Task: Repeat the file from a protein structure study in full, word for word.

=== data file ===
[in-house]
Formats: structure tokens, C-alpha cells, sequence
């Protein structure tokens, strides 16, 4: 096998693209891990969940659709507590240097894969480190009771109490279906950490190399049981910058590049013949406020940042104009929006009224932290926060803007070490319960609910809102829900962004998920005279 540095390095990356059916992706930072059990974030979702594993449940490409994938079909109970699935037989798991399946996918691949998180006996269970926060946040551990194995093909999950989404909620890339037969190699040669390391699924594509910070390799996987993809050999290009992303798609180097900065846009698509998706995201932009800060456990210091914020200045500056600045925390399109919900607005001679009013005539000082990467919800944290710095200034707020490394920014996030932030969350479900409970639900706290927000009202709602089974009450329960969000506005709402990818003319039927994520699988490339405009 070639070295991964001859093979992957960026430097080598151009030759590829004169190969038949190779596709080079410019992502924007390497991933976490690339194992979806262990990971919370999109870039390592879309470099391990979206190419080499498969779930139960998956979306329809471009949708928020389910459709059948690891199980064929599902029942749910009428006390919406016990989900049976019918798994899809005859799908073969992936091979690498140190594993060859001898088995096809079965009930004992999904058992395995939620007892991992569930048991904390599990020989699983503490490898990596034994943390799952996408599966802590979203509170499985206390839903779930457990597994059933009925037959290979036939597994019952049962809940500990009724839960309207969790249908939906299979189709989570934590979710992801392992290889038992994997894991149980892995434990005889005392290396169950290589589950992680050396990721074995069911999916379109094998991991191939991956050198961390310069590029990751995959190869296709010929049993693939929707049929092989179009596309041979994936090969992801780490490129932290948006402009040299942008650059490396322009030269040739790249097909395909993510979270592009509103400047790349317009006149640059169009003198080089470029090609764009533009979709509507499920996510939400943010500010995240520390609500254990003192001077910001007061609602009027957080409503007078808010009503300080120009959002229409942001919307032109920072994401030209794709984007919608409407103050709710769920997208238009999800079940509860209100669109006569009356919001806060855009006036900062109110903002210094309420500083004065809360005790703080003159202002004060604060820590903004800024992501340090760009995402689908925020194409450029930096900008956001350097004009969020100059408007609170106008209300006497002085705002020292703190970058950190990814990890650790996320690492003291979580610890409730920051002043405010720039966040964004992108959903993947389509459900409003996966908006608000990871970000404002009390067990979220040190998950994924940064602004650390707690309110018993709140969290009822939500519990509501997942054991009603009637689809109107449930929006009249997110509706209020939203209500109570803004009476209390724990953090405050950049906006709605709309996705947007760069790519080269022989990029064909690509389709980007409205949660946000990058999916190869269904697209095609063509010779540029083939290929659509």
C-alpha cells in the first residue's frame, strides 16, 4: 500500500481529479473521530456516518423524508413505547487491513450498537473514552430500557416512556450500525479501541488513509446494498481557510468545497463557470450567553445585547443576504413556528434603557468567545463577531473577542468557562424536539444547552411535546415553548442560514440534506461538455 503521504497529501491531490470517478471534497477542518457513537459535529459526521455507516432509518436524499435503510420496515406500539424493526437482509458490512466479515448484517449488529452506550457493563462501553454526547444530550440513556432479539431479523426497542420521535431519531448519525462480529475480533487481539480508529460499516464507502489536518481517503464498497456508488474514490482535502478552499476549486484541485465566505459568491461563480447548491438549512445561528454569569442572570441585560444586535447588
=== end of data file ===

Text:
[in-house]
Formats: structure tokens, C-alpha cells, sequence
């Protein structure tokens, strides 16, 4: 096998693209891990969940659709507590240097894969480190009771109490279906950490190399049981910058590049013949406020940042104009929006009224932290926060803007070490319960609910809102829900962004998920005279 540095390095990356059916992706930072059990974030979702594993449940490409994938079909109970699935037989798991399946996918691949998180006996269970926060946040551990194995093909999950989404909620890339037969190699040669390391699924594509910070390799996987993809050999290009992303798609180097900065846009698509998706995201932009800060456990210091914020200045500056600045925390399109919900607005001679009013005539000082990467919800944290710095200034707020490394920014996030932030969350479900409970639900706290927000009202709602089974009450329960969000506005709402990818003319039927994520699988490339405009 070639070295991964001859093979992957960026430097080598151009030759590829004169190969038949190779596709080079410019992502924007390497991933976490690339194992979806262990990971919370999109870039390592879309470099391990979206190419080499498969779930139960998956979306329809471009949708928020389910459709059948690891199980064929599902029942749910009428006390919406016990989900049976019918798994899809005859799908073969992936091979690498140190594993060859001898088995096809079965009930004992999904058992395995939620007892991992569930048991904390599990020989699983503490490898990596034994943390799952996408599966802590979203509170499985206390839903779930457990597994059933009925037959290979036939597994019952049962809940500990009724839960309207969790249908939906299979189709989570934590979710992801392992290889038992994997894991149980892995434990005889005392290396169950290589589950992680050396990721074995069911999916379109094998991991191939991956050198961390310069590029990751995959190869296709010929049993693939929707049929092989179009596309041979994936090969992801780490490129932290948006402009040299942008650059490396322009030269040739790249097909395909993510979270592009509103400047790349317009006149640059169009003198080089470029090609764009533009979709509507499920996510939400943010500010995240520390609500254990003192001077910001007061609602009027957080409503007078808010009503300080120009959002229409942001919307032109920072994401030209794709984007919608409407103050709710769920997208238009999800079940509860209100669109006569009356919001806060855009006036900062109110903002210094309420500083004065809360005790703080003159202002004060604060820590903004800024992501340090760009995402689908925020194409450029930096900008956001350097004009969020100059408007609170106008209300006497002085705002020292703190970058950190990814990890650790996320690492003291979580610890409730920051002043405010720039966040964004992108959903993947389509459900409003996966908006608000990871970000404002009390067990979220040190998950994924940064602004650390707690309110018993709140969290009822939500519990509501997942054991009603009637689809109107449930929006009249997110509706209020939203209500109570803004009476209390724990953090405050950049906006709605709309996705947007760069790519080269022989990029064909690509389709980007409205949660946000990058999916190869269904697209095609063509010779540029083939290929659509």
C-alpha cells in the first residue's frame, strides 16, 4: 500500500481529479473521530456516518423524508413505547487491513450498537473514552430500557416512556450500525479501541488513509446494498481557510468545497463557470450567553445585547443576504413556528434603557468567545463577531473577542468557562424536539444547552411535546415553548442560514440534506461538455 503521504497529501491531490470517478471534497477542518457513537459535529459526521455507516432509518436524499435503510420496515406500539424493526437482509458490512466479515448484517449488529452506550457493563462501553454526547444530550440513556432479539431479523426497542420521535431519531448519525462480529475480533487481539480508529460499516464507502489536518481517503464498497456508488474514490482535502478552499476549486484541485465566505459568491461563480447548491438549512445561528454569569442572570441585560444586535447588